Reading and Writing Disability
by Kenneth Lyen
Dyslexia is a developmental disorder affecting normal, intelligent persons so that they have difficulty understanding spoken or written language despite adequate education and sociocultural opportunities.
Depending on the criteria used for diagnosis, dyslexia appears to occur in 8 per cent of the general population, and affects boys about six times more frequently than girls. Dyslexia tends to run in families. A parent, sibling, uncle or grandparent may have experienced similar difficulty learning to read and spell.
The term dyslexia refers to difficulty with language. Taken from the Greek dys, meaning "insufficient", and lexis, meaning "words", people with dyslexia may have problems with reading, spelling, understanding spoken words or expressing themselves orally or in writing.
In 1877, Kussmaul described a condition which he called "word blindness". Ten years later, in 1887, Professor Berlin first used the term "dyslexia".
In 1920, Dr. Samuel Orton in the USA noted that a high proportion of children with reading problems were producing mirror writing. In the 1960s, Professor Tim Miles undertook assessments and research in children with Dyslexia in Bangor, Wales. In 1994, US scientists linked its occurrence in families to a region on chromosome number 6.
Many people with dyslexia are talented in areas of art, drama, mathematics and sports, yet they may have difficulty remembering things or organizing themselves. A dyslexic mind has been described as a different kind of mind, often gifted and productive, that learns differently.
In their book The Gift of Dyslexia, Ronald Davis and Eldon Braun postulated that many great geniuses such as Leonardo da Vinci, Albert Einstein, Thomas Edison, Alexander Graham Bell, Walt Disney, and Winston Churchill were dyslexic. Each one of these people was labeled as an intellectually-slow child, but later made accomplishments that altered our world.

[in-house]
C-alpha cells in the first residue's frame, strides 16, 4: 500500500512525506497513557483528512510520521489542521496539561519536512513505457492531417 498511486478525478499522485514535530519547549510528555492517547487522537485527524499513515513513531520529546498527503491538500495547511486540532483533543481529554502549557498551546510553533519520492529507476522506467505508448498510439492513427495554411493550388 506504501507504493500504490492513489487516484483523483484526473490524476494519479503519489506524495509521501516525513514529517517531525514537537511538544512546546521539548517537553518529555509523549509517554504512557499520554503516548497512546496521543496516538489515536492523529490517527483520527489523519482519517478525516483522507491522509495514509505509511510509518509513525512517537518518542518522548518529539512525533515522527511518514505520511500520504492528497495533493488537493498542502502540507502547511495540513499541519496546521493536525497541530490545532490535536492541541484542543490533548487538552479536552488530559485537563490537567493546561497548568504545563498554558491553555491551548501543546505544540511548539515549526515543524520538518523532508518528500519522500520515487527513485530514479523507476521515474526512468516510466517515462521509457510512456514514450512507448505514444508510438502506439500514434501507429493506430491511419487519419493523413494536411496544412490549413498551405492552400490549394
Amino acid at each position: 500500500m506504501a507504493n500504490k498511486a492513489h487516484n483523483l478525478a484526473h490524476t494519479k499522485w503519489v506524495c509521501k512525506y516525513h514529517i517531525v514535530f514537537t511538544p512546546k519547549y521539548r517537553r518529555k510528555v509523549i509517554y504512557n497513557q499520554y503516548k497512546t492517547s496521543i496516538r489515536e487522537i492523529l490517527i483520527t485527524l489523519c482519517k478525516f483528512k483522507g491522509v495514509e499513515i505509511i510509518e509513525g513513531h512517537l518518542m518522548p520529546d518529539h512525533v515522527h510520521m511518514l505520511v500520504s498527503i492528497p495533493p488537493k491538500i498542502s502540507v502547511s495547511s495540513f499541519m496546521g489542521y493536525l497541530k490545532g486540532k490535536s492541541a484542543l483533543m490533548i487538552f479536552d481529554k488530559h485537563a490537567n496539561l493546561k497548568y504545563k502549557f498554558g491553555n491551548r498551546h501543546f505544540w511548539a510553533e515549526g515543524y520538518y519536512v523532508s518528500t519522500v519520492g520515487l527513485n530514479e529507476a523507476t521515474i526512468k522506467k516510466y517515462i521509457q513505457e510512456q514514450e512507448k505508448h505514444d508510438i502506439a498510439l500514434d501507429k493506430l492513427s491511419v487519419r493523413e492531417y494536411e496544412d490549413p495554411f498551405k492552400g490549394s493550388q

While dyslexia is not a prerequisite to becoming a genius, it does boost the self-esteem of dyslexics to know their minds work in the same way as those of great geniuses. It is also important for them to know that having a problem with reading, writing, spelling or maths does not mean they are stupid. Below are some basic abilities that many dyslexics share:
- They use all their senses and think multi-dimensionally.
- They think in pictures rather than words.
- They are highly imaginative.
If allowed to flourish without being suppressed by their educational system, dyslexics may achieve a high level of creativity. For Albert Einstein it was in the field of physics; for Thomas Edison and Alexander Graham Bell it was in inventing things; for Walt Disney and Leonardo da Vinci it was in art.
Dyslexia is uncommon in languages that use ideograms, such as Chinese. It is interesting that in the case of the Japanese language which uses a mixture of ideograms borrowed from the Chinese (kanji) and a phonetic alphabet (hiragana and katakana), dyslexia is only manifested in hiragana and katakana. It has sometimes been said that dyslexia is a man-made disease, arising from the way that spoken language has become represented by phonetic alphabets. Some have argued that we do not need to regard it as an abnormality, nor should we overemphasize the importance of correct spelling, because in our modern age of computers, spelling can be automatically corrected by spelling checkers, and there are computer programs that allow dictated words to appear as written script.